That double on-ramp at Newberry Hill Road

The in basket: Val Morgan writes, “I have always wondered why there are two on-ramps to southbound Highway 3 at Newberry Hill Road. It’s very dangerous, with two on-ramps merging into 60-mph traffic. 
“Seems the logical choice would be to close one of the on-ramps, and my vote would be for the ‘uphill’ one, nearer the railroad tracks, as it seems to have less traffic. 


The in basket: Val Morgan writes, “I have always wondered why there are two on-ramps to southbound Highway 3 at Newberry Hill Road. It’s very dangerous, with two on-ramps merging into 60-mph traffic. 
“Seems the logical choice would be to close one of the on-ramps, and my vote would be for the ‘uphill’ one, nearer the railroad tracks, as it seems to have less traffic. 
“I’m always nervous getting on the freeway at that location, and have seen more than one near-miss,” Val said.
The out basket: Steve Bennett of the state highway engineers in the Olympic Region says, “While the ramp is unconventional in its design, motorists do not seem to be having a problem using it.  We looked at Washington State Patrol collision records for the last three years and found no collisions had taken place on the ramp. 
“The ramp volumes seem to be split with about one third of the traffic coming from the ramp by the railroad tracks and two thirds coming from the ramp nearer the interchange.  We have no plans to alter the ramp at this time,” Steve concluded.
The Road Warrior would add that adding all the cars now using the upper ramp to the flow coming around the downhill corner on eastbound Newberry Hill Road would make that difficult intersection even more of a hassle than it is today.
Whatever hazard exists there can be reduced by motorists remembering the rules in such a double merge. As was mentioned in the Road Warrior column in January of 2006, that rule is that cars in the lane that is ending must yield to those in the lane they are entering. So the uphill lane traffic must yield to cars in the lower on-ramp and both must yield to cars in the through lanes.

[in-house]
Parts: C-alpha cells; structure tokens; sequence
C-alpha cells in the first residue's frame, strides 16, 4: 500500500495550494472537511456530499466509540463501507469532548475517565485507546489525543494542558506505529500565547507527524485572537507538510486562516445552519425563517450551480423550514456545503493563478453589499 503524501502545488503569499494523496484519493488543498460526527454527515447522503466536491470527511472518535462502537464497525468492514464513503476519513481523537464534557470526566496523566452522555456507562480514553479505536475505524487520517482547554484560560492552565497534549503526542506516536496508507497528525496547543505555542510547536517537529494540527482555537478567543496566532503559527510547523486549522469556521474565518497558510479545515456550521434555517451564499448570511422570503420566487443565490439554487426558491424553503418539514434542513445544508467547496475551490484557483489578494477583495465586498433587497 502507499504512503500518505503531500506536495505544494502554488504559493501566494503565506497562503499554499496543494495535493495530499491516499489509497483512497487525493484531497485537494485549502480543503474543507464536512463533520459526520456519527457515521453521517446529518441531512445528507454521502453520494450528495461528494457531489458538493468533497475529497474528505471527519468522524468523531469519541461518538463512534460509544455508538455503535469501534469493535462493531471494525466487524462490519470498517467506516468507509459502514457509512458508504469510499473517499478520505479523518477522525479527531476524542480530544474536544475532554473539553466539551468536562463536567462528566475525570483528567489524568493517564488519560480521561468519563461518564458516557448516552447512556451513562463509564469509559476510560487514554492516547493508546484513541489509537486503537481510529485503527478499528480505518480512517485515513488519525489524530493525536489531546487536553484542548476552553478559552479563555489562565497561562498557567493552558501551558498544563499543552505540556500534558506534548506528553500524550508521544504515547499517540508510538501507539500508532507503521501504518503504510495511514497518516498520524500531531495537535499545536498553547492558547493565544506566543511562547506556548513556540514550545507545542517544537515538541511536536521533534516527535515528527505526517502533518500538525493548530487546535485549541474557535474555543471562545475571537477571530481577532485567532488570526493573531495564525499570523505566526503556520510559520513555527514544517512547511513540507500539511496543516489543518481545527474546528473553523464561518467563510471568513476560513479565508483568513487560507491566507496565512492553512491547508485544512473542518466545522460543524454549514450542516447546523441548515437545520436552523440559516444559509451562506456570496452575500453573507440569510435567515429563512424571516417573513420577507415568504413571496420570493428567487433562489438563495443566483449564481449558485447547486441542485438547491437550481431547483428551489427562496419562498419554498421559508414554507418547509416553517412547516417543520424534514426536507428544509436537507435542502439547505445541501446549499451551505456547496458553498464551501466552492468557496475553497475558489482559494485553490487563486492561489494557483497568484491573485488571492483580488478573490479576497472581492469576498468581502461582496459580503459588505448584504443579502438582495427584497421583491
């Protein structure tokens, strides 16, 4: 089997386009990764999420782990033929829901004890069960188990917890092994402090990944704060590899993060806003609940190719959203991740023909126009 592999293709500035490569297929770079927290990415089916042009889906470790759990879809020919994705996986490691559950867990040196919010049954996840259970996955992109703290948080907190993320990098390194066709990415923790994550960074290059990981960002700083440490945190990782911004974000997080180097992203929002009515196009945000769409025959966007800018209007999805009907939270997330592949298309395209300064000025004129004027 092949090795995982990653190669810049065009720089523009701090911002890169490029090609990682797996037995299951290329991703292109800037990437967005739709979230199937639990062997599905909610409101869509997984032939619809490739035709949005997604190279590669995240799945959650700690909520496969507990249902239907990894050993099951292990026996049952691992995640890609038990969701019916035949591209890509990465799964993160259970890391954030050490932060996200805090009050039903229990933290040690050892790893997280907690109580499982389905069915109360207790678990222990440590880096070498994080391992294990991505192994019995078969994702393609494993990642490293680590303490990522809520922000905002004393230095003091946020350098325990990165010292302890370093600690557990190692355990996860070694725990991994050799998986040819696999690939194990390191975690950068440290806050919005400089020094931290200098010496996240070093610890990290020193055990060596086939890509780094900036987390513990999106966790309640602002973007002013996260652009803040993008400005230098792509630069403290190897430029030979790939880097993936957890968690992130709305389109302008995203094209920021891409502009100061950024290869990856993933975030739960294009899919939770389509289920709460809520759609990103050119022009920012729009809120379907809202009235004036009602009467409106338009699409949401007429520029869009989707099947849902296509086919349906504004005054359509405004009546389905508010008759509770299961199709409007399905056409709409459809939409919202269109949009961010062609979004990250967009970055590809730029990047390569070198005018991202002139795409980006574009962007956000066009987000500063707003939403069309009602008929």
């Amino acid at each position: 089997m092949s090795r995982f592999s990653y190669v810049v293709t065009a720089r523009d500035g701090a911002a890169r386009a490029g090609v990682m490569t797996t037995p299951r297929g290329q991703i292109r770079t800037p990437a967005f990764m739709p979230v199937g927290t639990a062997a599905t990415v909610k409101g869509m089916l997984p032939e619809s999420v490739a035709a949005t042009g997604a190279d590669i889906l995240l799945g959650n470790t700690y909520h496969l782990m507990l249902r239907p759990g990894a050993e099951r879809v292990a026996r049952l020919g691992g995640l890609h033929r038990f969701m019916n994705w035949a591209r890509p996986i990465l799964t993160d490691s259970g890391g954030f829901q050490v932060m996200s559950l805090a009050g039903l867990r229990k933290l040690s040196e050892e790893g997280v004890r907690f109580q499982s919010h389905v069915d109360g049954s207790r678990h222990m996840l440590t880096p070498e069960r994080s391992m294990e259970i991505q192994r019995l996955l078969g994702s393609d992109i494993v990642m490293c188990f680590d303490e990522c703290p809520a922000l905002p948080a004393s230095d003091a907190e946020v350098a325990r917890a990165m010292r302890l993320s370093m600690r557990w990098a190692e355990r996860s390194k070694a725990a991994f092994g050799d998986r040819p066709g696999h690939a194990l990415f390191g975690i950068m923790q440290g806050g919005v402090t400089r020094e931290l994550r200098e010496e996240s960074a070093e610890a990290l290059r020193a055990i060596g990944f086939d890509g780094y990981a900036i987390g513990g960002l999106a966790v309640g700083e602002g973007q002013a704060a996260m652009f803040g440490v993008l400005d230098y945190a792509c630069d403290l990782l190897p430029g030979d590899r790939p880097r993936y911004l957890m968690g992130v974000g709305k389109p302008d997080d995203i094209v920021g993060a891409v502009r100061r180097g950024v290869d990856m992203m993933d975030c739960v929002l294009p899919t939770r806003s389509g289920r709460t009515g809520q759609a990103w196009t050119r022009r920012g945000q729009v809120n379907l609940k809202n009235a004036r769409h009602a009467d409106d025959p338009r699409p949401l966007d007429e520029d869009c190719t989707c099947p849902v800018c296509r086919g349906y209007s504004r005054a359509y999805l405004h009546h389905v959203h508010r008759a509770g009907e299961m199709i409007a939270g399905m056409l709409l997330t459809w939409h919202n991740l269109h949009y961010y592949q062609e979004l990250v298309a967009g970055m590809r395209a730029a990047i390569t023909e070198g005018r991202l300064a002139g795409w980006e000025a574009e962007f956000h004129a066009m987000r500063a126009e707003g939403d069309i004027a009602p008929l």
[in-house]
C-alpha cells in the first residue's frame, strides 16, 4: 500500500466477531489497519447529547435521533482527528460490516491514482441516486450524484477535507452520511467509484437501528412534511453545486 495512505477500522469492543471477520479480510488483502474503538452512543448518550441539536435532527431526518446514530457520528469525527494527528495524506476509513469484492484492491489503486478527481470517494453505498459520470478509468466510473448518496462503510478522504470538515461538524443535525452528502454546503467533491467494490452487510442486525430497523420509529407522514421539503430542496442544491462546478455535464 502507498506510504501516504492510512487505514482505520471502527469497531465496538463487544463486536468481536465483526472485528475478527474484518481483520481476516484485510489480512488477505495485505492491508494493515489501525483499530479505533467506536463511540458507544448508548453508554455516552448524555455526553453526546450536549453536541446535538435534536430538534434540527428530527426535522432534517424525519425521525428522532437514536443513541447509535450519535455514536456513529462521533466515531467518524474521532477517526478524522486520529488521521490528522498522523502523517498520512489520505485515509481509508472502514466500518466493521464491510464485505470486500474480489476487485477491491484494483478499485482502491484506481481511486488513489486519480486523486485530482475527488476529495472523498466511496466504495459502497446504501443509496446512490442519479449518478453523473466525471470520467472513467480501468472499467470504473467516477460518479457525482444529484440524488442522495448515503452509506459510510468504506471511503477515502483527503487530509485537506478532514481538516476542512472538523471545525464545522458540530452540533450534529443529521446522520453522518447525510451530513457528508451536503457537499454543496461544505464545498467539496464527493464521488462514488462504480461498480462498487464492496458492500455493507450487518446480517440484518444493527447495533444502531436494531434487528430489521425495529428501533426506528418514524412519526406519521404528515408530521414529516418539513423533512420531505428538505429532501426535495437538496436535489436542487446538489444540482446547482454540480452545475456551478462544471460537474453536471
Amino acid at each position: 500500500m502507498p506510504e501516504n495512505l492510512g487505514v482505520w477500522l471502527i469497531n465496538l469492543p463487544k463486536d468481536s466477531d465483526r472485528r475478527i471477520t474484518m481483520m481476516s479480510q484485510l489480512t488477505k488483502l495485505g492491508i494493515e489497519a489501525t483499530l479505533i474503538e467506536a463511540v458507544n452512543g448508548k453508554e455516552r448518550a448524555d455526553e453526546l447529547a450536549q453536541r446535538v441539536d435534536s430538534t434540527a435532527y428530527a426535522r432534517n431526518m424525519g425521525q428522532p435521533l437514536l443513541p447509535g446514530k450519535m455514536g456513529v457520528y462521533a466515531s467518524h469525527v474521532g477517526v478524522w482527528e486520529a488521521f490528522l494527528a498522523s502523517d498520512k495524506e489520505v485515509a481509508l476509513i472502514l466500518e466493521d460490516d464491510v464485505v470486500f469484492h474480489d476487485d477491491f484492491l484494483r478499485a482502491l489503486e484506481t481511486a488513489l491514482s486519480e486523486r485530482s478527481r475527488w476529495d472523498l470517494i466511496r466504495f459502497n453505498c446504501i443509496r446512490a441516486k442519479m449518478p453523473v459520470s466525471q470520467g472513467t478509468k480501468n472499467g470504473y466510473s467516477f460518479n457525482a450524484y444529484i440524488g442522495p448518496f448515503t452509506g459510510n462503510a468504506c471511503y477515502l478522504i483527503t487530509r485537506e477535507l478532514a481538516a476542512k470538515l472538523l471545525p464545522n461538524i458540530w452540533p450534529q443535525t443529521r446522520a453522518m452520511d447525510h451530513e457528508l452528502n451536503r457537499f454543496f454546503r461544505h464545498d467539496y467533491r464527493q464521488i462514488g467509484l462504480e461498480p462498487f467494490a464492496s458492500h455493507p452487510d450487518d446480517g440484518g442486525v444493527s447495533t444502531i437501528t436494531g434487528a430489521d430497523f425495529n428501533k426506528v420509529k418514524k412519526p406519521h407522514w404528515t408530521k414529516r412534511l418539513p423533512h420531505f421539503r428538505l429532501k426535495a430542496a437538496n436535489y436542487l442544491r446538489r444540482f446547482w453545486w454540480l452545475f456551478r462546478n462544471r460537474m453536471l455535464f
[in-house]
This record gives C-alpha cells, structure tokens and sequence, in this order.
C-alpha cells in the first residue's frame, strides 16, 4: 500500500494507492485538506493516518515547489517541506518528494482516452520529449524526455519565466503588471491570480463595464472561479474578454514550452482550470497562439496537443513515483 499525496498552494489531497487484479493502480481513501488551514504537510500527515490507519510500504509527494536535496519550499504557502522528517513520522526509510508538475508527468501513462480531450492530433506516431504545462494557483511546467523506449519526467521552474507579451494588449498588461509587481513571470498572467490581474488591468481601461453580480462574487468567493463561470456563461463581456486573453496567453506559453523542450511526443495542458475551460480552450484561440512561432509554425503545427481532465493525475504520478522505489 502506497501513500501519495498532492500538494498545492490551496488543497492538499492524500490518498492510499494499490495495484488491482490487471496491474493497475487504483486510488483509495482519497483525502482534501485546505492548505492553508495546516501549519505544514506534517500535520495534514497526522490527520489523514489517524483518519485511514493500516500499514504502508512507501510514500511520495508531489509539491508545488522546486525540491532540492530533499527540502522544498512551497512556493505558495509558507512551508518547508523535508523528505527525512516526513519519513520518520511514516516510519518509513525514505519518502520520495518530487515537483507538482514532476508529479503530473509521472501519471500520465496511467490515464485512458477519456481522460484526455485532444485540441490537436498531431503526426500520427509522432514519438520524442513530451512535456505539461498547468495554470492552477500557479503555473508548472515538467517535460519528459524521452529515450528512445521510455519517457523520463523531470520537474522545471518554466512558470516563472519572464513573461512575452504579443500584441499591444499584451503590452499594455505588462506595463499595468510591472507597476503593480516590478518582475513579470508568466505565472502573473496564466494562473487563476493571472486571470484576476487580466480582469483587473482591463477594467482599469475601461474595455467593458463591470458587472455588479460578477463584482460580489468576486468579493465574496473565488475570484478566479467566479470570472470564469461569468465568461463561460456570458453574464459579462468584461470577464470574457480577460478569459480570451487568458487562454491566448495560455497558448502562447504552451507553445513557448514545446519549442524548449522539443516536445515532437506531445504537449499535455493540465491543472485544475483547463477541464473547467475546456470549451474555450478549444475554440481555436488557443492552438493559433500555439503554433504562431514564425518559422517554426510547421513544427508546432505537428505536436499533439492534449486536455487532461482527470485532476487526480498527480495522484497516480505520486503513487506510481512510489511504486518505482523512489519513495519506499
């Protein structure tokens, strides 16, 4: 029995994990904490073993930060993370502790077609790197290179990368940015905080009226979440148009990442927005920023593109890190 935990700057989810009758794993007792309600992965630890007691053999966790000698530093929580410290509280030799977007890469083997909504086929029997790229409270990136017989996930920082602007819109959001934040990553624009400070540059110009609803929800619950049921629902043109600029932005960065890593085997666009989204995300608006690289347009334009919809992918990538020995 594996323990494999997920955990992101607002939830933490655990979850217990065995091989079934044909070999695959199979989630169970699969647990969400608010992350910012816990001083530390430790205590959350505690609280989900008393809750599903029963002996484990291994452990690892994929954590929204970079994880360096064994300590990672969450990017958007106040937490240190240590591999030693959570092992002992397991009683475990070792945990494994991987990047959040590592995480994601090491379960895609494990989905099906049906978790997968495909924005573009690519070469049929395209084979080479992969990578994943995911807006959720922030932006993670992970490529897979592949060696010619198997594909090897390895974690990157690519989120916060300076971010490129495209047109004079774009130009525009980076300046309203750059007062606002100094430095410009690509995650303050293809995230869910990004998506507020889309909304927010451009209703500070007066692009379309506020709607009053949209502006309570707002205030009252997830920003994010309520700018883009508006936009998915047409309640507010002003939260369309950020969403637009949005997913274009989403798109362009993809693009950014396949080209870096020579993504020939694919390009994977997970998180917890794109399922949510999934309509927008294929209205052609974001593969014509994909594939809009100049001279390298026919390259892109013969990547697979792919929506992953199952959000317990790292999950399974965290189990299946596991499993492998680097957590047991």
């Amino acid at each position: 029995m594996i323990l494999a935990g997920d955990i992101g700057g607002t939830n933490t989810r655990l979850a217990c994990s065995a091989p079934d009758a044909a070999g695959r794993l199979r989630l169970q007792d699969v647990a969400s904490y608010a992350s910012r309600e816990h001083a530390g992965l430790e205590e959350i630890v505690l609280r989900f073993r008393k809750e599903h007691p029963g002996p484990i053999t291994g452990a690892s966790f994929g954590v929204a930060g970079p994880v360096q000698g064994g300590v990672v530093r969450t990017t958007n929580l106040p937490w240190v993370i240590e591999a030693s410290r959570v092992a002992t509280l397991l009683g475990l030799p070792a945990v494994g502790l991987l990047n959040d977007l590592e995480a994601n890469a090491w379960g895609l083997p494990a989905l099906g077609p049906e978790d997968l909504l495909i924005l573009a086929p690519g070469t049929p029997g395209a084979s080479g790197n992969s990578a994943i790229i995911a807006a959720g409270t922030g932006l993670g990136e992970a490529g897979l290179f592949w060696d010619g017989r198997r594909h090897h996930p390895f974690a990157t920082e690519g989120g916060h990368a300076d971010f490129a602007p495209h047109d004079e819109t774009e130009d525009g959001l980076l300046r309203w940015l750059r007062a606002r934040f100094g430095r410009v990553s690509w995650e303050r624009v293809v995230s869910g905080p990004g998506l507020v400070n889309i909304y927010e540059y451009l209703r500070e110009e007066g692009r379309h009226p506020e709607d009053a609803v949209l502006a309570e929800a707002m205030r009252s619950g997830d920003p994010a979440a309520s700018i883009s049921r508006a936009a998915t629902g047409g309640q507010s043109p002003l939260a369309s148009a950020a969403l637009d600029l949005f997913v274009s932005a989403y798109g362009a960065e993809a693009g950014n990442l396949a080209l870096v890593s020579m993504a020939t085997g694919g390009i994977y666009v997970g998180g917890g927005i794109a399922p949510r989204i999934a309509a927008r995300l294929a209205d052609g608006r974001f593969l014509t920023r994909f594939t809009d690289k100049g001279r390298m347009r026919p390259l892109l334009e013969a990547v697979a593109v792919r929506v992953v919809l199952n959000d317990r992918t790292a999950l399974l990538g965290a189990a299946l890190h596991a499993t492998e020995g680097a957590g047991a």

4 thoughts on “That double on-ramp at Newberry Hill Road

  1. Great, the same people who say that it must not be a problem when there are no recorded deaths or accidents must feel the same if a restaurant has not killed any one by food poisioning in the last three years so it must be good restaurant.
    The panic of a near miss or the confusion felt is not material to the design phase of any project unless it, of course, causes a recorded injury or death.
    Do highway engineers actually drive on our freeways and listen to complaints or do they just read police reports to determine if a problem exists? It is the same old, “It has never happened to me, so it must not be a problem” attitude.
    It will be interesting to see how the “new” Silverdale & Bremerton exchange will pan out for the drivers and the highway engineers.

  2. The more practice a driver has driving on such configurations, the less ‘confused’ they will be.
    Being aware of traffic and accelerating to traffic speed by the time the on ramp meets the highway works unless a hesitant driver is ahead.

    The problems I see are those concerning drivers moving at a crawl down the on-ramp, then hesitant to enter highway traffic.
    Sharon O’Hara

  3. The reason the upper ramp was created was for the dump trucks coming down Newberry Hill from the Ace Paving gravel pit. Before the upper ramp was built there were a number of truck turn-overs and spilled loads at the upper curve.

  4. Gay, who are you to deny hundreds of drivers, who have no problem driving this ramp, the use of it? My advise is to man up and stop whining like a little girl. If you are afraid to drive it, take another ramp.

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